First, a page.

Let's say, for example, the first wife just won't roll over. Worse, she hires a nice Park Avenue lawyer named Sullivan who sues you for being the corrupt, bribe-taking crook you are, forcing you to face a jury in a civil court, which plays by different rules from those you are used to back home in Boro Park and Williamsburg.

Such is the alleged situation now facing Rabbis Aryeh Ralbag, Zvi Meir Ginsburg, Haim Kraus, Elimelech Zalman Lebovitz and Solomon B. Herbst, aka the Union of Orthodox Rabbis of the United States and Canada or Agudas Horabonim. The plaintiff, Helen Chayie Sieger, who has been battling this in court for years, now faces still another decision in August in New York's highest court.

When I read the legal papers in this case, a few things were particularly shocking to me (and folks, after all these years, I don't shock easily).

The husband withdrew hundreds of thousands of dollars, then "forgot" what he did with the money. At exactly the same time, Ralbag and Ginsburg allegedly and mysteriously received payments from a third party for $50,000 each, which they promptly invested in lucrative bank shares. And this was not an isolated case. In the sworn testimony of another husband, Fred Frankel, Ralbag told him such a heter would cost him $100,000, at least half in cash. Rabbinical judges, as I understand it, aren't allowed to make any profit at all for their work according to halachah.

Nevertheless, the UOR defendants argue that "fees surely vary from case to case depending on each case's difficulty" and "a large fee may have been requested in the Frankel case because Rabbi Ralbag did not want to take the case and assumed that the prospective party would be deterred if the fee was high enough." Right.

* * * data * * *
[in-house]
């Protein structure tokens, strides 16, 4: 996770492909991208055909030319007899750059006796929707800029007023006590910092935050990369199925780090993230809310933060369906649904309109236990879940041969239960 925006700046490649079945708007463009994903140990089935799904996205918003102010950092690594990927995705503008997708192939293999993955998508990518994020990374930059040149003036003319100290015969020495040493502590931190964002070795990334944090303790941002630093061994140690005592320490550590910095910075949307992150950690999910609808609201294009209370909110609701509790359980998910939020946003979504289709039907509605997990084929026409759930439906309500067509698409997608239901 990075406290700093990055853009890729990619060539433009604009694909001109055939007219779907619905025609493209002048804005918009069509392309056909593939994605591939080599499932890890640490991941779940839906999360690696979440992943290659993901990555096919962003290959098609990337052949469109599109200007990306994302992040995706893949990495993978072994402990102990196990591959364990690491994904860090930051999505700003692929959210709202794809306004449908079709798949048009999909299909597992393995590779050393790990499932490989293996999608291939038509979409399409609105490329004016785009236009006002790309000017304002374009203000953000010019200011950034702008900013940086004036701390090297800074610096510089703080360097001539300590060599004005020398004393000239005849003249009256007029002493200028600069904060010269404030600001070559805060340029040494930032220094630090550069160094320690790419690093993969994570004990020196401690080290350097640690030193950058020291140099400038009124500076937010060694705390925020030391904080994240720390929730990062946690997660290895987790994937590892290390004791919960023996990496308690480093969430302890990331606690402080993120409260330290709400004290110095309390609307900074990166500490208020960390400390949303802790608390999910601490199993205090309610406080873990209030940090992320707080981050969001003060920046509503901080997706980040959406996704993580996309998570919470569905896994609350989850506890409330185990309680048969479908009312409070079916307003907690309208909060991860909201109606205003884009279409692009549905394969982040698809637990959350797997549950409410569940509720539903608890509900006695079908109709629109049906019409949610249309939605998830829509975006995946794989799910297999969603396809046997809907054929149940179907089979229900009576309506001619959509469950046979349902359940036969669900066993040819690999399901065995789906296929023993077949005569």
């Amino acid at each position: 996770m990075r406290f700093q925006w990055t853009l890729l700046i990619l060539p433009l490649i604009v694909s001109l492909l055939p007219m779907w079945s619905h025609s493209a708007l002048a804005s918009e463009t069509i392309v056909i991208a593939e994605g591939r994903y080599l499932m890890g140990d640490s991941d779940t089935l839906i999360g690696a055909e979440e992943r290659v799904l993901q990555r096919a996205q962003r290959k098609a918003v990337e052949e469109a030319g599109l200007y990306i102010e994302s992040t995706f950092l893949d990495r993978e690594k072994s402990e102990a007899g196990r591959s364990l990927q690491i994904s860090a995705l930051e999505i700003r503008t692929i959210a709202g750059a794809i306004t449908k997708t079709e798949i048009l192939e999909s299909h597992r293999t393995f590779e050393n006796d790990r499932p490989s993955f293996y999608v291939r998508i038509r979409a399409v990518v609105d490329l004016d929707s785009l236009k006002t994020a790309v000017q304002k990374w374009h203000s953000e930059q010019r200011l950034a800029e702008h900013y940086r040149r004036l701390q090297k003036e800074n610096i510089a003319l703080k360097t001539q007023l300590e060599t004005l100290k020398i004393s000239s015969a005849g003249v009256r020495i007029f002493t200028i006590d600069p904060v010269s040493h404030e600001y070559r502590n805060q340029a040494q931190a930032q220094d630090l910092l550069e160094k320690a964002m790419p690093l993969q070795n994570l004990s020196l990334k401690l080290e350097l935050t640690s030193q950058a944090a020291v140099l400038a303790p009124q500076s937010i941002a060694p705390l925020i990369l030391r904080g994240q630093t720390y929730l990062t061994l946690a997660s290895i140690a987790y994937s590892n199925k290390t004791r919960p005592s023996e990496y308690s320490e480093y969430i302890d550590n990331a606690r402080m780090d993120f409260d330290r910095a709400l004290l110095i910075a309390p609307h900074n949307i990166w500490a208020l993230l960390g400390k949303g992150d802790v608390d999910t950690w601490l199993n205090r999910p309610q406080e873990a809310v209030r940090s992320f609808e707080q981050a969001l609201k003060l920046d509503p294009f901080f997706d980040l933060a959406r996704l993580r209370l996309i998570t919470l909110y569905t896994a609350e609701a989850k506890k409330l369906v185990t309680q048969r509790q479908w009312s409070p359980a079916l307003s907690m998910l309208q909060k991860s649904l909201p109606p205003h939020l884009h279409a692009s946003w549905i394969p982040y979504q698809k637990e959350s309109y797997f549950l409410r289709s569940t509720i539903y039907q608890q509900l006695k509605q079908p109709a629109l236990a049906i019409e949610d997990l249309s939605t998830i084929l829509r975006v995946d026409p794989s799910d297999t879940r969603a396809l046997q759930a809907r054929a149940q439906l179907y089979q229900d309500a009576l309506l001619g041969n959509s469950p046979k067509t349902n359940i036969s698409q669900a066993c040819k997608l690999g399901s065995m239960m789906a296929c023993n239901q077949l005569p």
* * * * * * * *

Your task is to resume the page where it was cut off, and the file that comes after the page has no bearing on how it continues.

This is what Chayie Sieger has to say: "Throughout their motion papers, the UOR defendants huff and puff about how outrageous it is that an Orthodox woman would turn to the secular courts for relief. And, in theory, they are right. I would have much preferred to have been able to resolve this case in a fair hearing before impartial and respected rabbinical judges.

"But because there is no appellate protection against corrupt and abusive Beit Din [religious court] practices, especially for women, I had no choice but to appeal to the fair and just procedure of the New York legal system…I have been waiting for two and a half years…During this time, I have endured constant threats, humiliation, attacks on my reputation, and personal and business pressures that I never dreamed possible and cannot even begin to describe to the court.

"At the flick of a wrist, these defendants destroyed my family and my life in the only community I have ever known, without any thought whatsoever for my dignity as a human being or of the procedures and principles of Jewish law…Hopefully, the result in this case will lead to the adoption of mandatory and regulated Beit Din guidelines and procedures so that in the future we can once again turn to our Beit Din system with pride."

Amen, Chayie Sieger. I hope you win for all our sakes. Especially for the sake of Heaven.